DEAR ABBY: I have always been close to my aunt. She's my father's sister and is in her early 40s. She's perky, gregarious, charming and very pretty. She's single and insists that she is happy that way. I'm not convinced.
In the last two years, she has dated three men -- one was married, one engaged and one was recently divorced. Initially, all three seemed to genuinely care for her, but after a few weeks, they reunited with their former mates.
It would be one thing if Aunty could say, "Good riddance," and get on with her life, but this is not the case.
She visits the workplaces of their former mates, hoping for an opportunity to drop the bomb that the guys are philandering. She also calls and pages these men at work, then makes excuses to us why they never call her back. Abby, she even drives by their homes and businesses repeatedly.
I'm beginning to dread her visits, and the tales of her activities embarrass me. There is no reason for a woman with her looks and personality to get mixed up with attached men, and carry on like this when they no longer want to see her. When family members comment on her behavior, she gets defensive and angry, but nothing changes.
Abby, is there any way to get her out of this vicious cycle? I would like to see her settled and happy with one man instead of wasting her time on men who are not available. -- EMBARRASSED NIECE
DEAR NIECE: Aunty, with all her charm and beauty, may unconsciously not really want a permanent commitment. She needs to find out why she chooses only men who are not available. I recommend counseling for Aunty.
DEAR ABBY: Help! I have just returned from the walk from hell -- one of many. All because my neighbor talks nonstop about herself. She goes on and on about her past: how wonderful she is, how wonderful her son is. (She's certain he will be the mayor of this little town one day.)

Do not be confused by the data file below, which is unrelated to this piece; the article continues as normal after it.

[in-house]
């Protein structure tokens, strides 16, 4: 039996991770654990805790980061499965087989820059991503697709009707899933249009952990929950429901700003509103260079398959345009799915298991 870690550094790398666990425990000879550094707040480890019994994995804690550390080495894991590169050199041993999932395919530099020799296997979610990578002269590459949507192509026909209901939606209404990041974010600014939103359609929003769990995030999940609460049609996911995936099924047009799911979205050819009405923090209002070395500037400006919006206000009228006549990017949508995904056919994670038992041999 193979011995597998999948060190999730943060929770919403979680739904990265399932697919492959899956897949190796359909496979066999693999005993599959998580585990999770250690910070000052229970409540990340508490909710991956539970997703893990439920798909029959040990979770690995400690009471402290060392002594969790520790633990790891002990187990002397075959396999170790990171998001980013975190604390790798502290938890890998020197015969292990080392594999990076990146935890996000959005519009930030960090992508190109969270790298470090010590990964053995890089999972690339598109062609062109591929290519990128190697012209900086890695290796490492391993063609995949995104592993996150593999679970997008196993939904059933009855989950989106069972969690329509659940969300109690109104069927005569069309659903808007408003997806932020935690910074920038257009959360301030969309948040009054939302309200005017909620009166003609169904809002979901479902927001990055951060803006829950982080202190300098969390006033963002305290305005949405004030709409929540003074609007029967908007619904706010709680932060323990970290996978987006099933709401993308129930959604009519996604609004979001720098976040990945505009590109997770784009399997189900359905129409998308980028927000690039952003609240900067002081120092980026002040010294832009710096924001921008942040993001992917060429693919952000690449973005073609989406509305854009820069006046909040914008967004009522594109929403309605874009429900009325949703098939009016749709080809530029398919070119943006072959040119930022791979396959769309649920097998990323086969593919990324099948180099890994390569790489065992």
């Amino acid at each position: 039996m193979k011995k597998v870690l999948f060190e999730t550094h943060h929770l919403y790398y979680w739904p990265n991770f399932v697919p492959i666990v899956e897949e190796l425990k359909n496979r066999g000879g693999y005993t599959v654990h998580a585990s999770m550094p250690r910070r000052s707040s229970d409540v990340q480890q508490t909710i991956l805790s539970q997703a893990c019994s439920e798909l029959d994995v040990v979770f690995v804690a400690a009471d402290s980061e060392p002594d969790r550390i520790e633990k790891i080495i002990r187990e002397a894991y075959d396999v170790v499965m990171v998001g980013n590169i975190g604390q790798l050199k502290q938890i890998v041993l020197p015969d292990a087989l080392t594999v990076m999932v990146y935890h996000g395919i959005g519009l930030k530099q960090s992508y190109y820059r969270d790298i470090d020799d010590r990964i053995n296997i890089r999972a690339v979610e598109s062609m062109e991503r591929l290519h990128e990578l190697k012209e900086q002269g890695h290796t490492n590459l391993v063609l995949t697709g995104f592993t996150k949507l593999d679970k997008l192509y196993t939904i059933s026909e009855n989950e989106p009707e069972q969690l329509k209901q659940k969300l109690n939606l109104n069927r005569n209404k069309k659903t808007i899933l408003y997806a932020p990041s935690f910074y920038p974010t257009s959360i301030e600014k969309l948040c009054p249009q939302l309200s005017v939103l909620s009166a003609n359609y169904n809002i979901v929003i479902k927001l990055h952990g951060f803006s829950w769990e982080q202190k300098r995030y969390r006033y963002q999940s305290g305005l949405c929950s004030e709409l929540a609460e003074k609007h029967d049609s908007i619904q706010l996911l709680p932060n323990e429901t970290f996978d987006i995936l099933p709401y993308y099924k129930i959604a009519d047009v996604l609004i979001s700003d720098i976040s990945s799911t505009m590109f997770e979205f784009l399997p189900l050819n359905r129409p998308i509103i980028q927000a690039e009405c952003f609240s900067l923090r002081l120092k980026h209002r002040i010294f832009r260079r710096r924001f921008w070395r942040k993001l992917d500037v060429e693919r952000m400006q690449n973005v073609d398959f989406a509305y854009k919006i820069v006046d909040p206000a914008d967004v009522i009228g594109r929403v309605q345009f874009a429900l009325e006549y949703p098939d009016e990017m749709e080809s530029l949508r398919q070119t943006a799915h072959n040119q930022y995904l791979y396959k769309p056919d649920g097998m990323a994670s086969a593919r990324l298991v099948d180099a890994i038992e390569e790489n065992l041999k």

She never asks anything about me or members of my family.
Abby, I try my best to be courteous and appear interested, but inside, I am ready to scream. If you have any suggestions short of running in the other direction when I see her, I will be very grateful.
I am signing my real name, but please don't use it because this is a small town, and I don't want to publicly embarrass her. -- BORED TO TEARS
DEAR BORED: Look at it this way. This pathetic woman desperately needs someone to listen to her. She has probably worn out her welcome with her other neighbors. It would be an act of charity to give her an audience, but in order to preserve your own sanity, let her talk for as long as you can tolerate it; then tell her you have things to do, give her a hug and say, "We'll talk again when I have more time."
DEAR ABBY: A relative of mine got a divorce after being married for 20 years. She has not remarried, but her ex-husband did.
He died a few months ago, and now my cousin is going around wearing black and calling herself a widow.
Abby, isn't she still a divorcee? -- CURIOUS IN CHICAGO
DEAR CURIOUS: Yes. Your cousin is a divorcee whose former husband is deceased. A man leaves only one widow -- the woman to whom he was married at the time of his death.
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